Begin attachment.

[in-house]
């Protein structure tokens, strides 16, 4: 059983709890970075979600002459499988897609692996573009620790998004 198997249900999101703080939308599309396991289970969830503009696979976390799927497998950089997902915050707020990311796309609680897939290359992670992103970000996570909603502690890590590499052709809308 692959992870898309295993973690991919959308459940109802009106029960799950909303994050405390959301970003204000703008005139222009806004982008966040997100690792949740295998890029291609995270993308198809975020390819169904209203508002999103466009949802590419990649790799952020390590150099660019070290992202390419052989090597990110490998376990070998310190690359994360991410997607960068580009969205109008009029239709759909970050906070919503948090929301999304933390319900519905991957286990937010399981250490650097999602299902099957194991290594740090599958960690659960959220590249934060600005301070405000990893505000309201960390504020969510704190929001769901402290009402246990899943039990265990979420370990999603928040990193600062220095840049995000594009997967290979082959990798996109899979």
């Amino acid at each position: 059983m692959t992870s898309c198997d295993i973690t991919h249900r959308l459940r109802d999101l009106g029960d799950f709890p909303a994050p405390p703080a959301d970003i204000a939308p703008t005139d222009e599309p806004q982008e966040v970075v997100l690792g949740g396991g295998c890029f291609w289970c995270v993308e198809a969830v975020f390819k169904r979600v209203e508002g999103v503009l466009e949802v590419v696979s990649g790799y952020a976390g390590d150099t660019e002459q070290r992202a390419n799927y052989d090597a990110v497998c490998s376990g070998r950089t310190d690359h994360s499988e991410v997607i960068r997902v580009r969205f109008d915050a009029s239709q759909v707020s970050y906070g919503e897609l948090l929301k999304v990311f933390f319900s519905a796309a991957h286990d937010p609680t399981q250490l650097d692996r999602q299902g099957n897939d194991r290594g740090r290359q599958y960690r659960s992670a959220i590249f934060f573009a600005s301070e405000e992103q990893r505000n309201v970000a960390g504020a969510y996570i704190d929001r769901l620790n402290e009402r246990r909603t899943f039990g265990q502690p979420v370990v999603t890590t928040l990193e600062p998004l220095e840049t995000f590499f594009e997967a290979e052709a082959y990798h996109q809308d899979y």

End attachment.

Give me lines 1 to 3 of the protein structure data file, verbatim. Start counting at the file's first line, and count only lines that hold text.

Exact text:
[in-house]
């Protein structure tokens, strides 16, 4: 059983709890970075979600002459499988897609692996573009620790998004 198997249900999101703080939308599309396991289970969830503009696979976390799927497998950089997902915050707020990311796309609680897939290359992670992103970000996570909603502690890590590499052709809308 692959992870898309295993973690991919959308459940109802009106029960799950909303994050405390959301970003204000703008005139222009806004982008966040997100690792949740295998890029291609995270993308198809975020390819169904209203508002999103466009949802590419990649790799952020390590150099660019070290992202390419052989090597990110490998376990070998310190690359994360991410997607960068580009969205109008009029239709759909970050906070919503948090929301999304933390319900519905991957286990937010399981250490650097999602299902099957194991290594740090599958960690659960959220590249934060600005301070405000990893505000309201960390504020969510704190929001769901402290009402246990899943039990265990979420370990999603928040990193600062220095840049995000594009997967290979082959990798996109899979």
């Amino acid at each position: 059983m692959t992870s898309c198997d295993i973690t991919h249900r959308l459940r109802d999101l009106g029960d799950f709890p909303a994050p405390p703080a959301d970003i204000a939308p703008t005139d222009e599309p806004q982008e966040v970075v997100l690792g949740g396991g295998c890029f291609w289970c995270v993308e198809a969830v975020f390819k169904r979600v209203e508002g999103v503009l466009e949802v590419v696979s990649g790799y952020a976390g390590d150099t660019e002459q070290r992202a390419n799927y052989d090597a990110v497998c490998s376990g070998r950089t310190d690359h994360s499988e991410v997607i960068r997902v580009r969205f109008d915050a009029s239709q759909v707020s970050y906070g919503e897609l948090l929301k999304v990311f933390f319900s519905a796309a991957h286990d937010p609680t399981q250490l650097d692996r999602q299902g099957n897939d194991r290594g740090r290359q599958y960690r659960s992670a959220i590249f934060f573009a600005s301070e405000e992103q990893r505000n309201v970000a960390g504020a969510y996570i704190d929001r769901l620790n402290e009402r246990r909603t899943f039990g265990q502690p979420v370990v999603t890590t928040l990193e600062p998004l220095e840049t995000f590499f594009e997967a290979e052709a082959y990798h996109q809308d899979y």